XtremIO Snapshots and Veritas Volume Manager

It's been 20 years almost to the day since I started using Veritas Volume Manager, or Sun Enterprise Volume Manager (SEVM) as the re-branded version from Sun was called at the time. SEVM used to be included free with all Sun SPARCstorage Array 110 model arrays (an external proprietary fiber-connected JBOD array capable of supporting up to 30x 2Gbyte or 4Gbyte disks!)

The good news is that in almost 20 years, very little has changed, so when a customer asked me to do some testing with Veritas InfoScale (as it's now called) on XtremIO X2 it was amazingly easy to get things up and running - despite it being almost 10 years since I've used VXVM!

The specific purpose of the testing was to show refreshing of an XtremIO snapshot on a Linux (CentOS 7) host running VXVM. Before we do a refresh, we need to actually take the snapshot, and make it available on the host...

The Setup

To do this I setup a clean CentOS 7.4 host, installed Veritas InfoScale Enterprise Storage 7.3.1, and then presented 2 LUNs from an XtremIO array to the host. As I was using VMware, the LUNs were mapped to the host as RDMs.

VXVM1

Using vxdiskadm I then added these disks to a new diskgroup ("proddg"), created a 200GB volume ("prodvol1") in that diskgroup, and mounted it up a new a new VXFS filesystem mounted under /prod1 :

VXVM2

In order to track different copies, I created a file with the current time/date in this filesystems :

VXVM3

Taking the Snapshot

With all of that done, it's then back to the array to create the initial snapshot of these volumes. The initial 2 volumes were put in an XtremIO Consistency Group called "Vol1cg", which I then created a repurpose copy (ie, writable snapshot) of called "Vol1cg-copy1" :

VXVM4

After presenting the new snapshot LUNs to the VMware host, I then mapped them to the same Linux guest as the original LUNs. This adds an extra complexity to the process, as the snapshot LUNs have the exact same VXVM signature on them as the primary LUN, so as far as VXVM is concerned they are the same disks.

Thankfully VXVM handles this cleanly, detecting that the serial number of the disk has changed, resulting in a "udid_mismatch". This is a good thing, as it causes VXVM to ignore those disks and not try and treat them as a part of the existing diskgroup.

VXVM5

(xtremio0_0 and _1 are the existing disks. xtremio0_2 and _3 are the snapshot LUNs)

If we had presented these snapshot LUNs to a different host, at this point we could have simply imported the diskgroup (optionally renaming it in the process) and started using it. However because we've got both the original and copy LUNs on the same host, we need to do an extra step to tell Veritas exactly which LUNs we're wanting to work on.

To do this, we add a "tag" to the LUNs that we want to operate on. The actual tag we use isn't important, as long as we're consistent - in this case I tagged the disks with "devcopy" :

VXVM6

Next we can import the copied diskgroup with a new important flags :

  • -n devdg - The new name for the diskgroup (so we don't have two diskgroups with the same name)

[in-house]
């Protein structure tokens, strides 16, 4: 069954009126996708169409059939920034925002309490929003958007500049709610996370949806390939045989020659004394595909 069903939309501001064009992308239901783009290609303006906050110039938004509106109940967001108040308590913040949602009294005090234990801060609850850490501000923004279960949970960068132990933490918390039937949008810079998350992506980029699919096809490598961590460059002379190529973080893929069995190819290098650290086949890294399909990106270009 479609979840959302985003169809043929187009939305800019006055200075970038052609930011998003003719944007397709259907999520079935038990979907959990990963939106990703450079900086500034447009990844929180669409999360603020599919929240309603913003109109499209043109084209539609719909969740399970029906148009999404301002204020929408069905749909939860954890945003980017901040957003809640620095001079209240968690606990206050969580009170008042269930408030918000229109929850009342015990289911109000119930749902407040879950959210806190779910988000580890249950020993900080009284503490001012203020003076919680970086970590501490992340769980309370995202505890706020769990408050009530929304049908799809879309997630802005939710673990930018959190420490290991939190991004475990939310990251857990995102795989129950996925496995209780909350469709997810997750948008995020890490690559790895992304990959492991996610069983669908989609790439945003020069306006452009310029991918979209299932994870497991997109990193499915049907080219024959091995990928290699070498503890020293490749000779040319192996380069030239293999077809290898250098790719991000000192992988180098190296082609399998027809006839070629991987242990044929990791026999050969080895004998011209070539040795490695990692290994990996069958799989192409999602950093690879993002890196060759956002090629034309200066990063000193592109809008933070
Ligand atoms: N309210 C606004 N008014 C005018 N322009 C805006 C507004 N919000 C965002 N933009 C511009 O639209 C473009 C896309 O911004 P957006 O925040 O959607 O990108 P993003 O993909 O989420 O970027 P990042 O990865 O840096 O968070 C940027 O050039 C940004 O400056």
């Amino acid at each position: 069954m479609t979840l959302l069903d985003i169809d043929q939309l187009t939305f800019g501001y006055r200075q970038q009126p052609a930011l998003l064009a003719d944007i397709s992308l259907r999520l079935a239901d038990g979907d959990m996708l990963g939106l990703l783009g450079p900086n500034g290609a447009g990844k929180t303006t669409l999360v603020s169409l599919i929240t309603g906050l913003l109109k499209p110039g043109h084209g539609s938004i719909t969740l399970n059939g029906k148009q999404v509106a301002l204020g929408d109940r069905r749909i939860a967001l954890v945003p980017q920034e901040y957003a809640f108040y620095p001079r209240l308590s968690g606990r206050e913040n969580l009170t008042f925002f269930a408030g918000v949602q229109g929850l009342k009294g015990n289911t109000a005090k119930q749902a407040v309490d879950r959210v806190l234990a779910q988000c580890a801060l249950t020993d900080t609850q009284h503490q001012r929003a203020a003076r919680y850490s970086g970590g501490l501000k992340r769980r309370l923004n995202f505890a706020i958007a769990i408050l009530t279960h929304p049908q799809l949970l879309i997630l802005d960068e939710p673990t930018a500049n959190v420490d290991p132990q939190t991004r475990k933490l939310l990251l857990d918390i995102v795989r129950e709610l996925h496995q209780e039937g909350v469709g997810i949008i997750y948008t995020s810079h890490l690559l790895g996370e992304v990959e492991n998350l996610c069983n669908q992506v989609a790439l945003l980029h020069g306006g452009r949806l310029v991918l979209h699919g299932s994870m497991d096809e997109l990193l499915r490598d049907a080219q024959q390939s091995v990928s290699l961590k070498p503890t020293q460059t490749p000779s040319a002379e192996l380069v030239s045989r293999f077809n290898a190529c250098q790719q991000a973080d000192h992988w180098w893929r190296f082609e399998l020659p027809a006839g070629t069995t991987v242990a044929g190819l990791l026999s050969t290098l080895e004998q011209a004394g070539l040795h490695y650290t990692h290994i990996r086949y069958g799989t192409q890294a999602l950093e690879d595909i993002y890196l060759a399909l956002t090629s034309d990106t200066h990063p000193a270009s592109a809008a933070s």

• -o useclonedev=on - This is the magic flag that tells VXVM that we're importing a hardware-cloned LUN, and allows it to ignore a number of things that would otherwise be an issue (eg, the diskgroup marked as already being in use)
  • -o tag=devcopy - Defines which copy of the disks we want to using - being those that we tagged with the "devcopy" tag above
  • -o updateid - Tells VXVM to create new disk identifiers for the disks, so they no longer conflict with the originals.

VXVM7

Note that when mounting the filesystem it did a journal replay - that's because the filesystem was still mounted when we took the snapshot. For non-vxfs filesystems extra steps like an fsck might be required.

Finally we can check the file we created on the filesystem and confirm that it's an exact copy of the original :

VXVM8

By changing the file on the original volume we can confirm that it does NOT change on the copy - which is what we would expect given that it's a completely independent copy of the volume/diskgroup :

VXVM9

Refreshing the Snapshot

Refreshing the snapshot on the array is a simple, single-step process - but before we can do that we need to make sure the host is no longer using the volumes we're going to refresh. The refresh will change the data on these LUNs without the filesystem/volume managers knowledge, which will result in perceived data corruption of the copy if the host is still accessing it.

For VXVM/VXFS, that's just a matter of unmounting the filesystem and deporting the disk group. At that point "vxdisk list" will show the disks as being a part of the diskgroup, but with parentheses around the diskgroup name to show that it is not imported :

VXVM10

Refreshing the snapshot could be done via the XtremIO GUI, but it can also be easily done via the REST API - here we are refreshing the "Vol1cg-copy1" consistency group from the production "Vol1cg" CG :

VXVM11

Veritas does not continually scan LUNs for changes, which means that even after the refresh, vxdisk list shows the old data for the disk names - the same as we saw before the refresh occurred. In order to fix this, we need to tell VXVM to rescan the disks and re-read their private regions by running "vxdctl -f enable" :

VXVM12

At this stage we're at the same point we were above with the snapshot LUNs being an exact copy of the production LUNs, and thus having the same VXVM identifiers, so we can run through the exact same steps (tag, vxdg import, mount) as before to import them as a new diskgroup :

VXVM13

As you can see, the time in the file has change to the new one - showing that the contents of the LUNs were refresh!